It used to be that talking to yourself was a sign that perhaps a chat with a health professional was in order. Today, when the guy in the cereal aisle is carrying on a conversation about Cinnamon Toast Crunch all by himself, there is no longer any worry about mental faculties. He’s obviously got an earpiece and is double-checking by phone with the supply chief at home to make sure he doesn’t make someone very unhappy with his choice. Cereal can be very personal.
There’s a new respectability to verbalizing out loud without a soul around, and there should be. It turns out that bringing thoughts from the head into the world of experience is a powerful tool to help humans focus, remember, keep anxiety at bay, and self-regulate. If you are not talking to yourself out loud, you are missing out on a force that can overcome the biggest obstacle to healthy functioning: the thoughts in our own brains.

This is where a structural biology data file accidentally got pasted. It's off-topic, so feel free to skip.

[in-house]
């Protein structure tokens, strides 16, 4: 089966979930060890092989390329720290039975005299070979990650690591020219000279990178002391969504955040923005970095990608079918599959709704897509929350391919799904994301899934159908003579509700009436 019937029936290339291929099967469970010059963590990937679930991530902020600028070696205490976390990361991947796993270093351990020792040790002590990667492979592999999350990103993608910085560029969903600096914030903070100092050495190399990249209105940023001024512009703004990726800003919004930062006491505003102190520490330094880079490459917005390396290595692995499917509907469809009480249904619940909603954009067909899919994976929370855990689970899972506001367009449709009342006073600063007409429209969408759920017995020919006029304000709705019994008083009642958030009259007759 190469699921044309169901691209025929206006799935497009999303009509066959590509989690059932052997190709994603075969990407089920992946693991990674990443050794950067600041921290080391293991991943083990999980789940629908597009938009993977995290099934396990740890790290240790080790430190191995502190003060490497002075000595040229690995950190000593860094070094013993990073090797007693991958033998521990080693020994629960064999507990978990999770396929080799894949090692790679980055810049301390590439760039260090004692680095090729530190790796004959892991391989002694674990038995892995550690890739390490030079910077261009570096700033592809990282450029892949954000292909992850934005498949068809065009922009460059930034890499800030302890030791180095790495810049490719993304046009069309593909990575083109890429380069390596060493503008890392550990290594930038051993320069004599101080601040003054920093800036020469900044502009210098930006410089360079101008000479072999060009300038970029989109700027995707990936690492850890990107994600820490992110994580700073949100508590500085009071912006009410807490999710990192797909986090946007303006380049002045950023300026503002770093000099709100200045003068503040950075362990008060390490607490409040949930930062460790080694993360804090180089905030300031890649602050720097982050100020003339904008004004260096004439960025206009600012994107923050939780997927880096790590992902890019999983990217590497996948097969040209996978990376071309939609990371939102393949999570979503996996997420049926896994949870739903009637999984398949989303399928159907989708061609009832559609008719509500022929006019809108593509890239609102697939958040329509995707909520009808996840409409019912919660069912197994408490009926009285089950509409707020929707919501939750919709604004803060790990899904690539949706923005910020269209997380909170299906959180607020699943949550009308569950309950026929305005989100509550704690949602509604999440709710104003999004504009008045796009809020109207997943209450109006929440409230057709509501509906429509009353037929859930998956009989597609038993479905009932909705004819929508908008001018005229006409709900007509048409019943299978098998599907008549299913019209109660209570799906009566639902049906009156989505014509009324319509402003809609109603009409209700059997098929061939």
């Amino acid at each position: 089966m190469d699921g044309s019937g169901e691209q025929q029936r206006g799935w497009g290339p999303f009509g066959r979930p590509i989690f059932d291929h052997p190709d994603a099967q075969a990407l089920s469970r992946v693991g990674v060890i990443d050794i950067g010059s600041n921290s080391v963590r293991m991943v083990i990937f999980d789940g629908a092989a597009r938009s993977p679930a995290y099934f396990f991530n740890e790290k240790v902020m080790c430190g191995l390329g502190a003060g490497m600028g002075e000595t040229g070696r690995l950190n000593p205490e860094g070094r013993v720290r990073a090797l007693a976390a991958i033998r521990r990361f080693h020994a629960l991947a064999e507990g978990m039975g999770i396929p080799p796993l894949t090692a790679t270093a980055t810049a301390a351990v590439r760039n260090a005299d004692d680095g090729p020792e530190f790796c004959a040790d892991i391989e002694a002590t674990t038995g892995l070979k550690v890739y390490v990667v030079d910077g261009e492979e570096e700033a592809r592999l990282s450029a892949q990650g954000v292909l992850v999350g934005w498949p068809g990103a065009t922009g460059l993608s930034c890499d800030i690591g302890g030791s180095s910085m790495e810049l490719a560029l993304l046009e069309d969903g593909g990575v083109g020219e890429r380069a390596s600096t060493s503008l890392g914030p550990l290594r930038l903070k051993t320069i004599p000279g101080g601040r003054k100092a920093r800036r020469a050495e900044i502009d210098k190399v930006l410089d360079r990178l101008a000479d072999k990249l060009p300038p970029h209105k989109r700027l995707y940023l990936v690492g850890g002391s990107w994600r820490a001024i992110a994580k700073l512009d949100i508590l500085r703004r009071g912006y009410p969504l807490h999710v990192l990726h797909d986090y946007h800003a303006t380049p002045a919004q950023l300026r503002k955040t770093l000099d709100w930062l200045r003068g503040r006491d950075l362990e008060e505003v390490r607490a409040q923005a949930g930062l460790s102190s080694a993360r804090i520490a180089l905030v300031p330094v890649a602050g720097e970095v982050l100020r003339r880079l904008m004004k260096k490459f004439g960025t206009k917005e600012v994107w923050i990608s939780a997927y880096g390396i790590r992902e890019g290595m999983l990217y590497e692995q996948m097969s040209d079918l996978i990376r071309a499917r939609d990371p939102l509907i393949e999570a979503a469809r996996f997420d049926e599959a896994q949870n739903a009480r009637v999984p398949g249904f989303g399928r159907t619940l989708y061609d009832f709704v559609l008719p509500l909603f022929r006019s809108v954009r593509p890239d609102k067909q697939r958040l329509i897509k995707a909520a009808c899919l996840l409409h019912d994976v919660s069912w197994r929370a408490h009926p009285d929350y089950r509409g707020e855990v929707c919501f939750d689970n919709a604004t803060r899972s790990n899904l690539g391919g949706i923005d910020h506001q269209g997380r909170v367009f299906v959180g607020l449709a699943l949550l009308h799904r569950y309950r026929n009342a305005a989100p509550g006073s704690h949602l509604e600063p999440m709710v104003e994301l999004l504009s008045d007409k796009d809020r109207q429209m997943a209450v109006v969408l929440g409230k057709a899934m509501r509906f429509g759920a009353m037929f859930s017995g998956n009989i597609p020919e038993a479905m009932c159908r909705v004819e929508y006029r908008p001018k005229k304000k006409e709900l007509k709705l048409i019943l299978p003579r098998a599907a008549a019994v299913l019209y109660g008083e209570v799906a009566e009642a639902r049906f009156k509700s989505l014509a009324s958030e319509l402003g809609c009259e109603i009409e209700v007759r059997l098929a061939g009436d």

SPOKEN WORDS CURB BAD HABITS
There is a lot of flotsam and jetsam washing in and out of our minds every day. Using key phrases out loud can override the noise and cue us to what we need to be emphasizing, prioritizing, or focusing on amid all the interior babble.
Researchers have found, for instance, that if you need to pay attention to something, you can get neurons to perk up and do just that by telling yourself out loud that you’re going to focus on a task like a laser. That command breaks through chaos and prompts increased attention.